Running Python Programs on macOS
On macOS, you can create a shell script to run your Python scripts by creating a text file with the .command file extension. Make one in a text editor, such as TextEdit, and add the following content:
Save this file in your home folder. In a terminal window, make this shell script executable by running chmod u+x yourScript.command. Now you should be able to click the Spotlight icon (or press Command-Space) and enter the name of your shell script to run it. The shell script, in turn, will run your Python script.
Running Python Programs on Ubuntu Linux
There isn’t a quick way to run your Python scripts on Ubuntu Linux like there is in Windows and macOS, although you can shorten some of the steps involved. First, make sure your .py file is in your home folder. Second, add this line as the first line of your .py file:
This is called a shebang line, and it tells Ubuntu that when you run this file, you want to use python3 to run it. Third, add the execute permission to this file by running the chmod command from the terminal:
Now whenever you want to quickly run your Python script, you can press Ctrl-Alt-T to open a new terminal window. This terminal will be set to the home folder, so you can simply enter ./yourScript.py to run this script. The ./ is required because it tells Ubuntu that yourScript.py exists in the cwd (the home folder, in this case).
Environment setup involves all the steps necessary to get your computer into a state where you can easily run your programs. It requires you to know several low-level concepts about how your computer works, such as the filesystem, file paths, processes, the command line, and environment variables.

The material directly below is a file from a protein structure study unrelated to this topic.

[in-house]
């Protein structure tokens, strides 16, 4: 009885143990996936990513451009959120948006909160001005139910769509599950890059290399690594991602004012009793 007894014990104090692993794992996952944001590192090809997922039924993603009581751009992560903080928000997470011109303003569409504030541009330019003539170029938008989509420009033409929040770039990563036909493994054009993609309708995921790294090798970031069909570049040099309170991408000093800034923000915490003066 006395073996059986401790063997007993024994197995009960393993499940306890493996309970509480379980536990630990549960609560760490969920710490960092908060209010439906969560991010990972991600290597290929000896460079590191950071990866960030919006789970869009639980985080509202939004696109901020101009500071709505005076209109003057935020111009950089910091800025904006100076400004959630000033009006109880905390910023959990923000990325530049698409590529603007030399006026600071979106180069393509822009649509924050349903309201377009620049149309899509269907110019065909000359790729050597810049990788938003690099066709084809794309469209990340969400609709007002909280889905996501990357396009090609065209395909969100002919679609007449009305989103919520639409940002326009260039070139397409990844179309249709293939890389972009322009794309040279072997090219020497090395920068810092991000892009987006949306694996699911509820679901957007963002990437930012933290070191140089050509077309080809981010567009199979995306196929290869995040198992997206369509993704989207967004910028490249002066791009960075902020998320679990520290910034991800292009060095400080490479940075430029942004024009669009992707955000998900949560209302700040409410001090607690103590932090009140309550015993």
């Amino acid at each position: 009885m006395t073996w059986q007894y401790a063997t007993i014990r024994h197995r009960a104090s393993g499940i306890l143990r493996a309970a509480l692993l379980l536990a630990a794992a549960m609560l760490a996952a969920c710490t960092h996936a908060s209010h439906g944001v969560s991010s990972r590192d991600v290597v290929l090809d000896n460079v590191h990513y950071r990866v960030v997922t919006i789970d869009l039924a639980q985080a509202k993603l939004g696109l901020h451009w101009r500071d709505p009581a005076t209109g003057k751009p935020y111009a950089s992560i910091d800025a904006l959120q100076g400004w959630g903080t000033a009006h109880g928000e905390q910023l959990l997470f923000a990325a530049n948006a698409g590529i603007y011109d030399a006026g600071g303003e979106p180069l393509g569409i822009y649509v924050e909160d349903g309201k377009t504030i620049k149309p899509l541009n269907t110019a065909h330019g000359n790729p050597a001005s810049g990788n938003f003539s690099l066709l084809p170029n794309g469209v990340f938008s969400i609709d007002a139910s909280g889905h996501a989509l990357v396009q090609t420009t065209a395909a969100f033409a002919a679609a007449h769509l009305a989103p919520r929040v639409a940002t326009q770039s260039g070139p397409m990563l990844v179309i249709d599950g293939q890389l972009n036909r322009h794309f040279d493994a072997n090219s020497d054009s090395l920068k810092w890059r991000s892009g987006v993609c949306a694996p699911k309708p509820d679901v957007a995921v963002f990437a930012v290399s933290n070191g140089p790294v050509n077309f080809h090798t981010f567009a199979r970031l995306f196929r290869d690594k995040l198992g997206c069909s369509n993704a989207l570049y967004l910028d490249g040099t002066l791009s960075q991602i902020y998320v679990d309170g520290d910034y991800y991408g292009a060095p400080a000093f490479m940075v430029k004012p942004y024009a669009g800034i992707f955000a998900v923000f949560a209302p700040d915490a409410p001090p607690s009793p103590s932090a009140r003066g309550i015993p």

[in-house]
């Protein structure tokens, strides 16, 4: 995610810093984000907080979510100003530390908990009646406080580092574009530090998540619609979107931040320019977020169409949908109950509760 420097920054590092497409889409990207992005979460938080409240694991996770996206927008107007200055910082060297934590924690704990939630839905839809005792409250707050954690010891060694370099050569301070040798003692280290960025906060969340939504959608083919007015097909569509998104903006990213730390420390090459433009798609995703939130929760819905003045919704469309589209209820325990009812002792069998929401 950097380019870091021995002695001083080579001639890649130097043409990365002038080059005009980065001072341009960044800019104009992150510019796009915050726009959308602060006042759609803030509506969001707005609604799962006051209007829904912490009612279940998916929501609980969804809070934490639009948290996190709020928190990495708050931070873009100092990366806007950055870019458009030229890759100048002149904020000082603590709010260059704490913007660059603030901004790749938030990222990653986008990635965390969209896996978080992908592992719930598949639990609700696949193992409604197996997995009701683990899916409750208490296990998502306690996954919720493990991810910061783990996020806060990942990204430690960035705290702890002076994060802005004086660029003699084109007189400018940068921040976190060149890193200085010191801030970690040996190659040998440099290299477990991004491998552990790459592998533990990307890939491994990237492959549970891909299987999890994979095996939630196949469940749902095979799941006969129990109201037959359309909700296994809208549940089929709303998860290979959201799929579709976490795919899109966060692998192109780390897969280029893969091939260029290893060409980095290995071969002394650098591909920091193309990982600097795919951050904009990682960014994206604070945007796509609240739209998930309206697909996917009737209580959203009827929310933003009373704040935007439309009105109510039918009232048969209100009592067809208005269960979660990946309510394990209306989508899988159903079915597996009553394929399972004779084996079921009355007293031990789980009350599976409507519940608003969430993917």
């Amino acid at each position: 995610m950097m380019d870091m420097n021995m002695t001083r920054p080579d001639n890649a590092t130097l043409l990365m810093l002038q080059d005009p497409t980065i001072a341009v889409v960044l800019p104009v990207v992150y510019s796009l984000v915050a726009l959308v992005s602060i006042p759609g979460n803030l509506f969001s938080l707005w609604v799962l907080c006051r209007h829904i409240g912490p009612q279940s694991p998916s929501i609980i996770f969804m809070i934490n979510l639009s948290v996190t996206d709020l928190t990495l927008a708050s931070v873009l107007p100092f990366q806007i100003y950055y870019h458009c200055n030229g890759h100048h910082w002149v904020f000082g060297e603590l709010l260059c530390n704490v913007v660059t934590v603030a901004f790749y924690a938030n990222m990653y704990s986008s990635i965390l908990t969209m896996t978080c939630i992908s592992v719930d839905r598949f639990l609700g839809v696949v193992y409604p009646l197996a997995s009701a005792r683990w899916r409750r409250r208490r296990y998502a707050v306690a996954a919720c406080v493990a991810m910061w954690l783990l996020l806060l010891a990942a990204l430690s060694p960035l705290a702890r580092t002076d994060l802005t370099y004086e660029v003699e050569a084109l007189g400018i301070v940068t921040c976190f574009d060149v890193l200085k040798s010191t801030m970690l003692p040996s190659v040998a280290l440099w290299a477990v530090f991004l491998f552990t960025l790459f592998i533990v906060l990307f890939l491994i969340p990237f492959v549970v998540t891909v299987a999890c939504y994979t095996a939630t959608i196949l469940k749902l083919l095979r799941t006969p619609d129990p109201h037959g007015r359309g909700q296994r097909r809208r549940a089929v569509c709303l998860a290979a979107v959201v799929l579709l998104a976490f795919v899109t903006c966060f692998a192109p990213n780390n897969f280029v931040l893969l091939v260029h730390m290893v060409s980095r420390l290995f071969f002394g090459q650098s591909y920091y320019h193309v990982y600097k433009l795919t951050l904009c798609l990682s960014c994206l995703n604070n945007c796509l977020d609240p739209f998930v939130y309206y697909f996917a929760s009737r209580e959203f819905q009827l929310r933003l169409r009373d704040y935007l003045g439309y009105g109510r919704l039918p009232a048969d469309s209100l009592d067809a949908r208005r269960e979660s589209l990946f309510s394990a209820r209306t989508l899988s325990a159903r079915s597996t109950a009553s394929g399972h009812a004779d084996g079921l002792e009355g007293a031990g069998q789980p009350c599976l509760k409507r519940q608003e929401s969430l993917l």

The filesystem is how your computer organizes all the files on your computer. A file is a complete, absolute file path or a file path relative to the cwd. You’ll navigate the filesystem through the command line. The command line has several other names, such as terminal, shell, and console, but they all refer to the same thing: the text-based program that lets you enter commands. Although the command line and the names of common commands are slightly different between Windows and macOS/Linux, they effectively perform the same tasks.
When you enter a command or program name, the command line checks the folders listed in the PATH environment variable for the name. This is important to understand to figure out any command not found errors you might encounter. The steps for adding new folders to the PATH environment variable are also slightly different between Windows and macOS/Linux.
Becoming comfortable with the command line takes time because there are so many commands and command line arguments to learn. Don’t worry if you spend a lot of time searching for help online; this is what experienced software developers do every day.